- Blue/Purple = anthocyanins. They’re found in red cabbage, blue corn, berries, cherries, red grapes, pomegranates, and plums. Try using some of these colorful fruits in homemade popsicles or smoothies. A preliminary study of healthy 7- to 10-year-olds found that consuming a wild blueberry drink daily for a month boosted their brain speed and focus, compared to a placebo drink.
Many “white” and “brown” foods also contribute antioxidants. For example, white onions (as well as other colors of onions) contain N-acetylcysteine (NAC). Our body can convert NAC to glutathione, which is one of our most potent antioxidants. Glutathione is important for healthy immune function and is a powerful detoxifier.
Dark chocolate, nuts, tea, and legumes like chickpeas are some “brown” foods that are a rich source of antioxidants, including flavonoids. Gradually train your children’s tastebuds so they prefer dark chocolate — the darker the chocolate, the more antioxidants. For a fun treat, use some dark chocolate chips in No-Bake Chocolate Chia Seeds Bites.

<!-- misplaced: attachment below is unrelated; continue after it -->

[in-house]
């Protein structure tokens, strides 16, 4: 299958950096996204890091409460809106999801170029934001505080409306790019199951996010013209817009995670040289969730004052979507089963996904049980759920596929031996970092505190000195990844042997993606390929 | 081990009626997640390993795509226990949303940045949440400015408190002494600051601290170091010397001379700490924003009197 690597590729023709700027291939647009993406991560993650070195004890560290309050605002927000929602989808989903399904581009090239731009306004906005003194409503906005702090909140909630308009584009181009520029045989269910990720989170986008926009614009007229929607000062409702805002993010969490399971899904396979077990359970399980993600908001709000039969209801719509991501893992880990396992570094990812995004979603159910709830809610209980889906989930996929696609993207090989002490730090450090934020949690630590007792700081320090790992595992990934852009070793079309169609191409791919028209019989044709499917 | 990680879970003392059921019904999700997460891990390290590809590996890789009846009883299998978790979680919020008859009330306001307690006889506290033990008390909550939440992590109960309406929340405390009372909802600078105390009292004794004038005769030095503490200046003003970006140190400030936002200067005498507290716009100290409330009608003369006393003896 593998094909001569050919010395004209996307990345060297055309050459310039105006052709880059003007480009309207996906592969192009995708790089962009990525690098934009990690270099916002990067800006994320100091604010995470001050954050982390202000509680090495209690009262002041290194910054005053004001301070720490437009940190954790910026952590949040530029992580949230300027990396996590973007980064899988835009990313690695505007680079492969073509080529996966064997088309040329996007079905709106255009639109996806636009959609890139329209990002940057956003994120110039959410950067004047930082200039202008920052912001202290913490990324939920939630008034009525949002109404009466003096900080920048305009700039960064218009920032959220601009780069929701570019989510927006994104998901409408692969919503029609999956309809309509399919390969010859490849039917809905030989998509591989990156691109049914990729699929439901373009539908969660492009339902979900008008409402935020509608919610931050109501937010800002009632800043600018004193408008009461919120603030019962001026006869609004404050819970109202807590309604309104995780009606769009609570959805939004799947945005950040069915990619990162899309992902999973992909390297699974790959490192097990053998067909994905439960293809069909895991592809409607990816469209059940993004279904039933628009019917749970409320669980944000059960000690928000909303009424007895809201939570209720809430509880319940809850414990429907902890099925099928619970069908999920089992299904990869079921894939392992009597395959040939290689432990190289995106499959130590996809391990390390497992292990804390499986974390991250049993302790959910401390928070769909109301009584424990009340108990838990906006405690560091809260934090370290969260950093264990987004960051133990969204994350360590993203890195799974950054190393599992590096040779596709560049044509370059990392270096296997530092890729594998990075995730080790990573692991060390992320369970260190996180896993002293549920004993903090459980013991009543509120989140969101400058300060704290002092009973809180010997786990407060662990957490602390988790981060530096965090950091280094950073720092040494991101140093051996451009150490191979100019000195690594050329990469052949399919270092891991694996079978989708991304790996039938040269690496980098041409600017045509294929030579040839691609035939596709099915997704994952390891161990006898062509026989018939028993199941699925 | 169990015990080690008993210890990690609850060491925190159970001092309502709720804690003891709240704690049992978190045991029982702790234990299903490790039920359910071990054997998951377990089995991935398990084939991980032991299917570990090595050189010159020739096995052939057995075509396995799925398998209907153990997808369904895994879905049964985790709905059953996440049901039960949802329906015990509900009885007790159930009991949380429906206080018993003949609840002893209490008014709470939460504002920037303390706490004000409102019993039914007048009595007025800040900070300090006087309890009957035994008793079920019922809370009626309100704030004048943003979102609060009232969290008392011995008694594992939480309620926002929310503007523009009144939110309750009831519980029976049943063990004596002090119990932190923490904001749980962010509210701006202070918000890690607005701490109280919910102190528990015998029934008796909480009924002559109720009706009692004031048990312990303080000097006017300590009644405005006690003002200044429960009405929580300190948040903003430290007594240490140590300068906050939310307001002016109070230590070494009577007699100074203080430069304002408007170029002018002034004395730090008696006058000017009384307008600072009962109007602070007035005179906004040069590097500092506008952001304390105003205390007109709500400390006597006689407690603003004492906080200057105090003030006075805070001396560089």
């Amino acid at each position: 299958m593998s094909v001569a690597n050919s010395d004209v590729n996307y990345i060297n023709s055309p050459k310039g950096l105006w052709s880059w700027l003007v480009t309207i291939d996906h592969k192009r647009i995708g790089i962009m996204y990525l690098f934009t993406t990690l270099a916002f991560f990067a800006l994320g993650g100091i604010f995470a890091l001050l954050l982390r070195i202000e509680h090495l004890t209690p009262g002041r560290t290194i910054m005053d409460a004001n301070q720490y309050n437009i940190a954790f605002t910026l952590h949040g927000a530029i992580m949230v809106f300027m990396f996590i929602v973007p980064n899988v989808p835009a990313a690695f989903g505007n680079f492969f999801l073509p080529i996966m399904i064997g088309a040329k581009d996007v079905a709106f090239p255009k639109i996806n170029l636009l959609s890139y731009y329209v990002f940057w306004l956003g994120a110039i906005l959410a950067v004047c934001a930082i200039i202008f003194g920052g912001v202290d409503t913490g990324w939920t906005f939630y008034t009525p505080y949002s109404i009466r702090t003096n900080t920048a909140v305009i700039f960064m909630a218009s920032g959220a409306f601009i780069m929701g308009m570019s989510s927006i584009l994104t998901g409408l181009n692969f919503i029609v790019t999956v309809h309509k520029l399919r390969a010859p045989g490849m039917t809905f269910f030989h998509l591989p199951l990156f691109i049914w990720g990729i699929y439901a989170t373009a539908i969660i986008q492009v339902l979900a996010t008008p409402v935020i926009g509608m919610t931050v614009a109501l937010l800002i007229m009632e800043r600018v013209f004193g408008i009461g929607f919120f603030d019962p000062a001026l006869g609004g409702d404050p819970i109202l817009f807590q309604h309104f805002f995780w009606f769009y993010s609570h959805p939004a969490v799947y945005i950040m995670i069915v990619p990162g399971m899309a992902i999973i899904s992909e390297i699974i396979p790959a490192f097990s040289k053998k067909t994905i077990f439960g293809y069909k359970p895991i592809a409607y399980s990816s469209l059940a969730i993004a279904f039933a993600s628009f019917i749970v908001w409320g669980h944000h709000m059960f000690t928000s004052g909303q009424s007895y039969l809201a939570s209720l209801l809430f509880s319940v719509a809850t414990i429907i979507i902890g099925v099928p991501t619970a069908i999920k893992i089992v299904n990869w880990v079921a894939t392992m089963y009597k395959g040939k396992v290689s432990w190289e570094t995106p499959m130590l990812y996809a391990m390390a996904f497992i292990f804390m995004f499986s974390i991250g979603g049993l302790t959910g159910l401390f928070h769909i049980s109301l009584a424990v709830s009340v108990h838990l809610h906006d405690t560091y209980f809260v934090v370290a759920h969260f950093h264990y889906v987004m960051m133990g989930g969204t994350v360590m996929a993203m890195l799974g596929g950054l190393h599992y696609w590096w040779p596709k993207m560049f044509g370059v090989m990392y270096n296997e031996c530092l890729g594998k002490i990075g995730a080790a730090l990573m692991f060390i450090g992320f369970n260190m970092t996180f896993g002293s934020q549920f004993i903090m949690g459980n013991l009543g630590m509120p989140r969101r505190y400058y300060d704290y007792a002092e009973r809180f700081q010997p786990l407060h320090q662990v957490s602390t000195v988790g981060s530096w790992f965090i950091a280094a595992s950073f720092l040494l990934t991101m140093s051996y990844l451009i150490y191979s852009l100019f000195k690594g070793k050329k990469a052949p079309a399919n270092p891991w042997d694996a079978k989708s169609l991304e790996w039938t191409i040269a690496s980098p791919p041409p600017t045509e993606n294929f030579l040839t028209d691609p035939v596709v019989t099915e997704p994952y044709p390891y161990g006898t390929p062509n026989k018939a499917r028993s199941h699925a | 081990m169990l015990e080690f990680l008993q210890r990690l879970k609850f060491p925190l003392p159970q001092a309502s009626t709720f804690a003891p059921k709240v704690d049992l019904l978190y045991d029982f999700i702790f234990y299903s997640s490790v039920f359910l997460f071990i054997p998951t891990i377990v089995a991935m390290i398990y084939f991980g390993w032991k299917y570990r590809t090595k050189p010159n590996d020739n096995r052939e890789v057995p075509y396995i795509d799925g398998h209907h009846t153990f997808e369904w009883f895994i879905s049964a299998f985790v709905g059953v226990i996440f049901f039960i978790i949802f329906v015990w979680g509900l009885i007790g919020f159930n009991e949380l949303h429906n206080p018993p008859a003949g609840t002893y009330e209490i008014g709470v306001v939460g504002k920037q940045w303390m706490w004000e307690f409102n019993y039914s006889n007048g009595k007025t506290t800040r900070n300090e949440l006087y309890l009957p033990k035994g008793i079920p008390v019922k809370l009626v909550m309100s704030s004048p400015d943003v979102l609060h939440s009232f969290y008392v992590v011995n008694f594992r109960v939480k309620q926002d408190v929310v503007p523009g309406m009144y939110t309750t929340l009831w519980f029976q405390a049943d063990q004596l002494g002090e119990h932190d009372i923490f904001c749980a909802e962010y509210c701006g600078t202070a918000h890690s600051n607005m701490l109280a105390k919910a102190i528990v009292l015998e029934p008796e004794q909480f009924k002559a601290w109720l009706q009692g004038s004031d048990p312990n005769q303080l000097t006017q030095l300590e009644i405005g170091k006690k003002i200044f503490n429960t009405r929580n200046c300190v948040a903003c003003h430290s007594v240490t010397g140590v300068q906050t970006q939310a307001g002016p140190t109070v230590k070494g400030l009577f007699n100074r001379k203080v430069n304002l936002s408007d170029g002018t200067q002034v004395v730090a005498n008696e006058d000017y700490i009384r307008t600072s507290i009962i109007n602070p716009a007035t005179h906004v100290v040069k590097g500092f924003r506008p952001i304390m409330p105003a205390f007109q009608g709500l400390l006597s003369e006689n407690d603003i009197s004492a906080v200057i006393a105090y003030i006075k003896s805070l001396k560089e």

Tracking and Trying New Antioxidant-Rich Foods
To inspire your kids to eat more “colors,” give them crayons, markers, or small stickers depicting the colors of the rainbow, plus brown and white (or gray). Each time they eat a naturally colored plant food, have them mark it on a daily calendar with a tally mark or sticker that’s the same color as the food they ate. (Adults should try this, too!)
Over time, have kids look back on their calendar to see which colors of foods they’re doing a good job of getting regularly, as well as the ones they’re not routinely getting. Talk about what foods they could eat to get more of the colors they’re low on. Have fun together finding new recipes and ways to prepare the items.
You’ll find many colorful and yummy antioxidant-rich recipes under our “Cook” tab. Enjoy!